UK: On Your Marks

Last Updated: 13 January 2009

Article by The Intellectual Property Team

With the growth in international trade, your company's trademark might be much more valuable than you think. It might also face more threats than you realise.

It must rank as one of the strangest examples of alleged trademark infringement ever. Legendary American stuntman Robert Craig "Evel" Knievel took great exception to the video of Kanye West's 2006 single Touch the Sky.

In the offending video, the US rapper (as "Evel Kanyevel") wears a stars and stripes-trimmed white jumpsuit and crash helmet, reminiscent of those worn by Knievel in the 1970s as he performed the daredevil motorcycle stunts that made him world famous.

Echoing Knievel's unsuccessful attempt to jump over Idaho's Snake River Canyon in a mini-rocket in 1974, "Kanyevel" climbs into a similarly unlikely looking contraption to "traverse" the Grand Canyon.

In December 2006, Knievel's attorney, Richard Fee, filed a multi-million dollar lawsuit against West and Roc-A-Fella Records. Speaking to MTV, Fee said: "Mr Knievel has a trademark on Evel Knievel and an extraordinarily well-recognised white jumpsuit. He wants to be compensated for uses of his likeness and trademark."

It was also alleged that the video tarnished Knievel's image by using "vulgar, sexual and racially questionable content". West's lawyers argued that the video was satire, and therefore protected by First Amendment rights. As it transpired, the pair met in Florida in November 2007 and resolved the matter amicably out of court, just days before Knievel's death at the age of 69. Such a spat shows how disputes over trademarks can occur in all walks of life.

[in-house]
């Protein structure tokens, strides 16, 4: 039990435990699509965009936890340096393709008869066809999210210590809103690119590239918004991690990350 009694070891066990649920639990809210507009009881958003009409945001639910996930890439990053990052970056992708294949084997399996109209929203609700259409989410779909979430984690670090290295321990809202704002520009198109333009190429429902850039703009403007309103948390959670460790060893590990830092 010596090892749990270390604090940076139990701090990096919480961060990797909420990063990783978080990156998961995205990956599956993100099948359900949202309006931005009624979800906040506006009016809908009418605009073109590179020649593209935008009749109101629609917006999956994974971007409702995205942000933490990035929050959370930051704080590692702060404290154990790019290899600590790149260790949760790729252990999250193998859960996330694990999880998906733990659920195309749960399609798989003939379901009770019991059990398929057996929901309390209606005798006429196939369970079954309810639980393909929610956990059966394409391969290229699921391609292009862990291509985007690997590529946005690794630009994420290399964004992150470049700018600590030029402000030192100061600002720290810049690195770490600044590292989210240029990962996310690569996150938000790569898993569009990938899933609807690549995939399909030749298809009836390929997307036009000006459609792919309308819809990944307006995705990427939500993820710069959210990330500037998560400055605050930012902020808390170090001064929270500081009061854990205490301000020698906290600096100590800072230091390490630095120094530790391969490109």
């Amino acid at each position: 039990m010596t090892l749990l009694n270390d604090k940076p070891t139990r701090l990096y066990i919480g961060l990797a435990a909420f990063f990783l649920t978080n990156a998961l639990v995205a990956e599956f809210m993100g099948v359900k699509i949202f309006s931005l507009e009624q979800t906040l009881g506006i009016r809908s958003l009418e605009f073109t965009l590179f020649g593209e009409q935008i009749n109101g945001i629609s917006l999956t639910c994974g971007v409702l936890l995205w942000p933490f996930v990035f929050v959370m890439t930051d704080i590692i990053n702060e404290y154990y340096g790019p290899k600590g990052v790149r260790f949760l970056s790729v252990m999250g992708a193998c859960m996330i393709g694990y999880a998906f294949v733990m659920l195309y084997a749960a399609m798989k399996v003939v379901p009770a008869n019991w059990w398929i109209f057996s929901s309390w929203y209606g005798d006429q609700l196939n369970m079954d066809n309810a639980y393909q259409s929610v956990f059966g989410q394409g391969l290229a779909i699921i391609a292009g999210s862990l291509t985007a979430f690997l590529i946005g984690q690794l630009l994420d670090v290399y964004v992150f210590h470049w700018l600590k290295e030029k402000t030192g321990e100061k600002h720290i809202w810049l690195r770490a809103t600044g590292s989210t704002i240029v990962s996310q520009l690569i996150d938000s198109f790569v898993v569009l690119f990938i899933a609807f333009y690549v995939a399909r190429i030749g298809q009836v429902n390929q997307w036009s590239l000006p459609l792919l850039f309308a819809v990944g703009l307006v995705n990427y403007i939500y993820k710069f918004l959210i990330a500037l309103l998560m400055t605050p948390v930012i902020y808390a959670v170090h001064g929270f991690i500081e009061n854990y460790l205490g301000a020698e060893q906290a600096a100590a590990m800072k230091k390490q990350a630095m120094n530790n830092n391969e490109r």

Mark of distinction

"A trademark can be a very powerful and valuable marketing tool," observes Chris Pulham, associate at Rosenblatt Solicitors' intellectual property (IP) and IT department. "Just think how many people around the world recognise the Nike swoosh or the Coca-Cola logo."

A trademark symbolises an organisation's brand identity, its values and quality. "That is why trademarks need to be safeguarded," adds Pulham. "If someone sells inferior goods by using branding that is similar to yours, it can seriously damage the goodwill [reputation] you have built up."

You can apply to register words, slogans, logos, shapes, domain names – even colours. However, "a trademark must be distinctive for the goods and services provided – not deceptive or contrary to law or morality," explains John Hamilton-Jones, deputy head of UK examinations at the UK Intellectual Property Office (UK IPO), the official government body responsible for granting IP rights in the UK. "If your trademark meets these requirements, you might want to apply to register it. The UK IPO will decide whether it is acceptable under the 1994 Trade Marks Act and associated Rules. Your trademark does not have to be registered, but protecting an unregistered mark will rely on the common law of 'passing off'."